Magazine article American Libraries

Portable Museums

Magazine article American Libraries

Portable Museums

Article excerpt

The best of the so-called coffee-table books are the equivalent of portable museums. With their pristine reproductions of art works and photographs they mobilize sights most of us would never see, allowing us to indulge ourselves in long, private ponderings tof paintings, the fanciful creations of top designers, natural wonders, the exuberant absurdities of the commercial images of times past, and the emotive faces of people we'd never otherwise meet. The books listed below are a random sampling of new favorites that will enchant the armchair museum-goer.

Remember Edward Steichen's family of Man (1955)? Well this is the Family of Man '90s-style, an entrancing collection of 200 color and black-and-white photographs from around the world. David Cohen, co-creator of the popular "Day in the Life" series of photobooks, organized a coterie of international photographers and scholars to search out and record rites of passage. The tremendous cultural variety depicted in these powerful photographs is matched by the university of the need to celebrate birth, adulthood, marriage, and death--the sacred and mysterious cycle of life.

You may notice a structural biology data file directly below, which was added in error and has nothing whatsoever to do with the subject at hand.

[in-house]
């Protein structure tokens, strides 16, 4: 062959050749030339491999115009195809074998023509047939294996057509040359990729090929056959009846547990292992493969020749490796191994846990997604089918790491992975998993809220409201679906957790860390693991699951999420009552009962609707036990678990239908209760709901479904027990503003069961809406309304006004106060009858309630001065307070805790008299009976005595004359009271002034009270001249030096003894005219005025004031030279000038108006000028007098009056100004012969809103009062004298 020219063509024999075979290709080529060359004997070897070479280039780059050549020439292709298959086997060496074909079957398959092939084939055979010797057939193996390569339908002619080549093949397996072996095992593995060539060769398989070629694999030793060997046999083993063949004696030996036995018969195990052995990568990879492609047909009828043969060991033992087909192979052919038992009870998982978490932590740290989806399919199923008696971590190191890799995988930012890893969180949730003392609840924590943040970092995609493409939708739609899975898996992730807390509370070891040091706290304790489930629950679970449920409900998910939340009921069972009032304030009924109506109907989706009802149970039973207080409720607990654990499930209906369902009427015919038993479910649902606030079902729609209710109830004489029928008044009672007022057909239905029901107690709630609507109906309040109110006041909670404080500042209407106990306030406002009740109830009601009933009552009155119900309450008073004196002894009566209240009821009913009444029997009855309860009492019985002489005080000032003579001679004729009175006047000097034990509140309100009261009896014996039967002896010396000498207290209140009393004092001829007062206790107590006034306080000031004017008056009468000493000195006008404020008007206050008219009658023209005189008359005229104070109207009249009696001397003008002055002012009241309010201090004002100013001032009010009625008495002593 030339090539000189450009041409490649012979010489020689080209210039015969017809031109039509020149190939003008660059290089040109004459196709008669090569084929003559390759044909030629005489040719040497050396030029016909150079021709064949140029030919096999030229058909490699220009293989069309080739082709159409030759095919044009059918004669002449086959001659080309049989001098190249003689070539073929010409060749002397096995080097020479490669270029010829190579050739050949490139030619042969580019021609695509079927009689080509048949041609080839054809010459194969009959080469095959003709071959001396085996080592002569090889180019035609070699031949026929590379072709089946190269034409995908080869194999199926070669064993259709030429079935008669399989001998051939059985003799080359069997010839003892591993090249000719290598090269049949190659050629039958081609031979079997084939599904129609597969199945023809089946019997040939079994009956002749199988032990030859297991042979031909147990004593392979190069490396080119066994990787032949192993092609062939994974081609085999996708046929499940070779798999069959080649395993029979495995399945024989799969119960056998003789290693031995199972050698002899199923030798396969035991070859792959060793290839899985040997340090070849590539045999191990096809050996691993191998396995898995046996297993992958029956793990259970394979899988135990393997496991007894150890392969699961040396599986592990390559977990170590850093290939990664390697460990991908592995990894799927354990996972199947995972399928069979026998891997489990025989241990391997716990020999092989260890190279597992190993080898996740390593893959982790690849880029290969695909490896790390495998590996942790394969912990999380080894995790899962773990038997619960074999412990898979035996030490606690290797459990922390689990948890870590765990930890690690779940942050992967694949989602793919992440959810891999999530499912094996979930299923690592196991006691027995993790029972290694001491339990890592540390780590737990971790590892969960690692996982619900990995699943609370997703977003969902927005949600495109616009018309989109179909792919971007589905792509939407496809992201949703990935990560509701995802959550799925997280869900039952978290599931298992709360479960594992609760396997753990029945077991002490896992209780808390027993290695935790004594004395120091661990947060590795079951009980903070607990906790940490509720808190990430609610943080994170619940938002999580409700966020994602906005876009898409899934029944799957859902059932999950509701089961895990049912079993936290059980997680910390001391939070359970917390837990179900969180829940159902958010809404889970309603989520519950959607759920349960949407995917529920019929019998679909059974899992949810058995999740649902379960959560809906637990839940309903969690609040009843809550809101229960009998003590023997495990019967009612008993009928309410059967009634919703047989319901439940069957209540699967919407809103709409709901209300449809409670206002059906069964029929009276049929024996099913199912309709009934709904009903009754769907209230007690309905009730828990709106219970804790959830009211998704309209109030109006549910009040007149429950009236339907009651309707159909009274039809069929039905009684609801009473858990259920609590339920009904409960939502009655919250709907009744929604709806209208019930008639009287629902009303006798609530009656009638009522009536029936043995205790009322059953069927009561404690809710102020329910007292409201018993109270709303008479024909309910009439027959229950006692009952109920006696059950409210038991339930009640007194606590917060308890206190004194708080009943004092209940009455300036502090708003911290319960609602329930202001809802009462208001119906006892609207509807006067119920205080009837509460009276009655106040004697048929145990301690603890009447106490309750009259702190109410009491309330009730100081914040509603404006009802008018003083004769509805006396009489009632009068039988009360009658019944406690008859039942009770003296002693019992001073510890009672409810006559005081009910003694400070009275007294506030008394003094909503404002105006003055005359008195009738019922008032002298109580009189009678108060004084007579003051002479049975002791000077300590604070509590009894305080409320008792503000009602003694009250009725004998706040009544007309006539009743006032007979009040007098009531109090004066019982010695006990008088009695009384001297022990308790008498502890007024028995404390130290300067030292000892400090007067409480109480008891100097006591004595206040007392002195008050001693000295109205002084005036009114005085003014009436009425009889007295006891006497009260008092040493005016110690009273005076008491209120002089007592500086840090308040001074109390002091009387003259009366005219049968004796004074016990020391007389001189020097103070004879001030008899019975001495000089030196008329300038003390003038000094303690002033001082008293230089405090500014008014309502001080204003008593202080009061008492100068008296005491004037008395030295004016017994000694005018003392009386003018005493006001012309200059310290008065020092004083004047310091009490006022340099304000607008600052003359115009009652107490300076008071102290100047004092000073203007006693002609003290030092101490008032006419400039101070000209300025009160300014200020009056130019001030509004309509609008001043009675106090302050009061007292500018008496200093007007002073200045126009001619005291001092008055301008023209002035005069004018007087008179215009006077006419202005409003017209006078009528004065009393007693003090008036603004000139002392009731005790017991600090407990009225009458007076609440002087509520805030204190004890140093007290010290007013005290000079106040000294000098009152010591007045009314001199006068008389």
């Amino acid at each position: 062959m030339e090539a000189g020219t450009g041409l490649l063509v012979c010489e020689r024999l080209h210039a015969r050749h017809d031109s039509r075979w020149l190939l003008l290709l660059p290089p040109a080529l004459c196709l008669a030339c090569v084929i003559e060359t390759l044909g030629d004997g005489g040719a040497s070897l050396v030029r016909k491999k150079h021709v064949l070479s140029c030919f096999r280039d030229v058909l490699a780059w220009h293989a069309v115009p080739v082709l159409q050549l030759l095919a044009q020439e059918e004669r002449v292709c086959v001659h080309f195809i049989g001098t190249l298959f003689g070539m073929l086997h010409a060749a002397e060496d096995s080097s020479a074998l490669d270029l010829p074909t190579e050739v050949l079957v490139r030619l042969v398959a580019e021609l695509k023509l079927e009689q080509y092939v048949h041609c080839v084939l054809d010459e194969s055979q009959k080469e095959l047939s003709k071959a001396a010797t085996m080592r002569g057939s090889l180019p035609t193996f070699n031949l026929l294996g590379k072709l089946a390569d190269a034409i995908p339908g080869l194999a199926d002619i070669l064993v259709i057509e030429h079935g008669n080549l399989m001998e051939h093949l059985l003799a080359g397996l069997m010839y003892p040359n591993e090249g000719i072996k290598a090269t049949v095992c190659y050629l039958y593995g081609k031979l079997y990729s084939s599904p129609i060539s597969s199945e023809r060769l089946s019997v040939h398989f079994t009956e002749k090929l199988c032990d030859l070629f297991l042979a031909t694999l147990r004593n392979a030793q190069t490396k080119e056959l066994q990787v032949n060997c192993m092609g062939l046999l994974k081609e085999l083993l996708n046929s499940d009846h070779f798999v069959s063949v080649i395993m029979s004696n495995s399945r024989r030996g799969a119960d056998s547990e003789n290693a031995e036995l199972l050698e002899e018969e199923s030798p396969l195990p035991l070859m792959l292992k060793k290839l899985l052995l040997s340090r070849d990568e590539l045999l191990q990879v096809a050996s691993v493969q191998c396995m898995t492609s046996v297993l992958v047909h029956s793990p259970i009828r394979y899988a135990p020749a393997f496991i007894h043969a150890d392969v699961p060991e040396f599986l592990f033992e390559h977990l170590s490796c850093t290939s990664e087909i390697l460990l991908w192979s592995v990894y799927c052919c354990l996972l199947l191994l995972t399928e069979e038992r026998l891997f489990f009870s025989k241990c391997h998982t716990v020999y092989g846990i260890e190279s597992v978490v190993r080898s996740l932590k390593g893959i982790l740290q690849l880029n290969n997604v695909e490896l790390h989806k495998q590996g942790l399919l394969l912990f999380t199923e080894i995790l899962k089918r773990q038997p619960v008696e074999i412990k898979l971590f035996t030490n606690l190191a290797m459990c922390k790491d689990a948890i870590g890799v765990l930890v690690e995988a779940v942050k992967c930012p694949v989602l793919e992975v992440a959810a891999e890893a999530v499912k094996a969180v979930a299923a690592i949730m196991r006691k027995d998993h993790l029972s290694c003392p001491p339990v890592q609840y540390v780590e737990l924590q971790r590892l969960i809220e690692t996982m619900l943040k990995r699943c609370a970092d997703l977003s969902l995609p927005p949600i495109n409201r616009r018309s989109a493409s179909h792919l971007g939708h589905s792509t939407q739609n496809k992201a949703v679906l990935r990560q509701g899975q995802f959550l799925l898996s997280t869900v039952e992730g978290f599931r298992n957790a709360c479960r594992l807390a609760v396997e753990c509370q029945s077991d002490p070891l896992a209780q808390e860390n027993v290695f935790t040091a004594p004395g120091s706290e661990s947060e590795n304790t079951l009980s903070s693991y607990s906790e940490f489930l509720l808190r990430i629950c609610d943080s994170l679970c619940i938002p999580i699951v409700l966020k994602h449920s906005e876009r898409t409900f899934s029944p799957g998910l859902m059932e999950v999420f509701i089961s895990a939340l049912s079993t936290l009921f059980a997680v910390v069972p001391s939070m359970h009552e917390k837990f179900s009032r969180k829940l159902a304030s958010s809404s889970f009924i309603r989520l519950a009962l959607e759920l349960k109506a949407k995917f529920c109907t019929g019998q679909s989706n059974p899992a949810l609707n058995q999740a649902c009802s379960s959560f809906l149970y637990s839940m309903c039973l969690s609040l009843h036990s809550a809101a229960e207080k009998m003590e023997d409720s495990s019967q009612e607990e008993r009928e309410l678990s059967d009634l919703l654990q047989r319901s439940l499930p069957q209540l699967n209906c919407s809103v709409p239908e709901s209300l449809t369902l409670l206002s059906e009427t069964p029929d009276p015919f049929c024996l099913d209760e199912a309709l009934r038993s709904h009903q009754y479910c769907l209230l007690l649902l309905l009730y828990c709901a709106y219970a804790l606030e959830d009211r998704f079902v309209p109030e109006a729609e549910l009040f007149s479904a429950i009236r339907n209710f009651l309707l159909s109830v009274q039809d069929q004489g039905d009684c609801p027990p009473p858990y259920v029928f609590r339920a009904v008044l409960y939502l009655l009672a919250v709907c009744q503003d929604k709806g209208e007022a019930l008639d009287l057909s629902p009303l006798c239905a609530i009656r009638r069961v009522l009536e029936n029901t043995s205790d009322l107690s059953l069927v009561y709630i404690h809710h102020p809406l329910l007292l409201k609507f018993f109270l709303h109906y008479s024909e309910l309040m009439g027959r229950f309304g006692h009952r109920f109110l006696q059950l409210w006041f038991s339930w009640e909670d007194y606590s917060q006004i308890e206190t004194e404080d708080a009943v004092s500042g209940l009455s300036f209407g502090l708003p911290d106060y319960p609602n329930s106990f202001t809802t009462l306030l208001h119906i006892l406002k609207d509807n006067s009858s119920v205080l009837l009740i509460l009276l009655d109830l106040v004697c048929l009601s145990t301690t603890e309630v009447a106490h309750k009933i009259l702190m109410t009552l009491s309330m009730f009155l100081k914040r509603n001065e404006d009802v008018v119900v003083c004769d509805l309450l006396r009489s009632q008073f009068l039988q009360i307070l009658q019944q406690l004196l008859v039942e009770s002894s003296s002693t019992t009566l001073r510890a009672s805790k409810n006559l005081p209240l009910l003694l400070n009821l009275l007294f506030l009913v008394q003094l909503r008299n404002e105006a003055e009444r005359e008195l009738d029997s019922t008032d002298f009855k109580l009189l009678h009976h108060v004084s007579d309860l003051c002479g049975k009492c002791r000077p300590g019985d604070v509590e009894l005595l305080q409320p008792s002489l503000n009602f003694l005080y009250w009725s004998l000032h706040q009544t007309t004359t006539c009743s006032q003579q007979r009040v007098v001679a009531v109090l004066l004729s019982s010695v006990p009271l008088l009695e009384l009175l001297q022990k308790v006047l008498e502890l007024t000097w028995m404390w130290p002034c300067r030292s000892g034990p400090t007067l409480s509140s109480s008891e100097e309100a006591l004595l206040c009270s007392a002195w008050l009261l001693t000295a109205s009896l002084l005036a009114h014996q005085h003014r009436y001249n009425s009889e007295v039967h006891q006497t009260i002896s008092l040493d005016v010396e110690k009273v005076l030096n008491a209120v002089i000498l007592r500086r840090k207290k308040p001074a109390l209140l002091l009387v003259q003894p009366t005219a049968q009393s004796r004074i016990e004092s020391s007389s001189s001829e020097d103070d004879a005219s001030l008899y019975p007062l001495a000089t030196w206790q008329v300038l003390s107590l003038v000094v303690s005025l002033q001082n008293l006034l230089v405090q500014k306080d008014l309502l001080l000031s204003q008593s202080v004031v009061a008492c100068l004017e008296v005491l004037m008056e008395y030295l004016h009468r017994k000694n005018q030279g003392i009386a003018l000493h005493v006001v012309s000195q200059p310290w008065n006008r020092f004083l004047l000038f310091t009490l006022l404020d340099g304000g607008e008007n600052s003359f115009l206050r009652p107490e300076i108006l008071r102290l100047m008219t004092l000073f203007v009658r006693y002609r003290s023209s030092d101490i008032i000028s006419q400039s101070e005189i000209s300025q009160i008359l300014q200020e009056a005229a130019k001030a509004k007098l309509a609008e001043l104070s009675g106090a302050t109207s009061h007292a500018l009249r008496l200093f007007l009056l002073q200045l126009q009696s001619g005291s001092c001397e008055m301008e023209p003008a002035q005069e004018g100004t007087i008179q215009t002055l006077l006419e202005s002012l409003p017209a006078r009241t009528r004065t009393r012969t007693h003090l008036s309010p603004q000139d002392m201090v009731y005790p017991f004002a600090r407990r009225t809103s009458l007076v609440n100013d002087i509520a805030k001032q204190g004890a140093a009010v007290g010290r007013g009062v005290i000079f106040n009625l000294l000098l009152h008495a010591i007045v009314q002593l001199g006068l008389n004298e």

Billboards can be ugly, but they also can be clever, dynamic, and striking. Fraser, chief librarian at Fairleigh Dickinson University's Florham-Madison (N.J.) campus library (which houses the Outdoor Advertising Association of America archives), has written a brisk and informative history of the billboard. The full-page color illustrations of over 150 billboards from the last hundred years create a vivid timeline of graphic styles, social concerns, political attitudes, and advertising trends and make for some thoroughly enjoyable page turning.

The 10 artists of the subtitle include Childe Hassam, John Twachtman, Willard Metcalf, Frank W. Benson, Edmund C. Tarbell, Thomas W. …

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